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Alan and Elijah practise their interview skills with the help of Tiffanie, who works in operational risk strategy at Barclays.

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Students take the Docklights Light Railway to Bank and enjoy spectacular views from the Sky Garden in Fenchurch Street.

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Over lunch at a converted Victorian Bath House, barrister Claire Palmer talks to students about how to network. "Networking need not be scary and it's not magic. It’s really about listening, asking questions and being interested in other people. You can learn a huge amount from being humble and asking questions. And it's not about getting business now. The connections you make might be useful to you five or ten years into the future."

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During the lunch, recent graduates spoke to students about their experiences.

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During a visit to Wood Street police station, students got to know Bella, one of the City of London Police's explosive search dogs. They learned about how the dogs are trained and the working lives of their handlers too.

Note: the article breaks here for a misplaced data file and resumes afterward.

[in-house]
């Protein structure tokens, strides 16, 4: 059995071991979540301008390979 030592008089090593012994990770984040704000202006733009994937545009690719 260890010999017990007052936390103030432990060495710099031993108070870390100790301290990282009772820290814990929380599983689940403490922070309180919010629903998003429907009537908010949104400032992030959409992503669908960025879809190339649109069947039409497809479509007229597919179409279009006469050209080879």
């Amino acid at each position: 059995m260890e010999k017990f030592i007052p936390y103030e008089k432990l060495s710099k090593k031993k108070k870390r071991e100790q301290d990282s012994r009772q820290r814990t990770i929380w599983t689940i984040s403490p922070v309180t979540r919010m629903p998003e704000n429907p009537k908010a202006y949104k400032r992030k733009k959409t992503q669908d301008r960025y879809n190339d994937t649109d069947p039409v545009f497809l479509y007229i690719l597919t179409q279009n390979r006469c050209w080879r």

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They met the City's mounted police and public order units too, and learned about careers in the police.

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And finally, at the end of a fantastic day, they took black cabs to Canary Wharf to get the ferry back to Woolwich.

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The academy would like to say a huge thank you to the Worshipful Company of Security Professionals, Barclays and all the other people and companies without whose support this really valuable day would not happen. Thank you.

The day is named after the legendary Dick Whittington who travelled to London (allegedly with his cat) to seek his fortune. After initially doubting his ability and quitting the city, only to be urged to return by the sound of London’s bells, he ended up becoming Lord Mayor. The folk tale is inspired by the real-life Richard Whittington (1354-1423), who was four times Lord Mayor of London.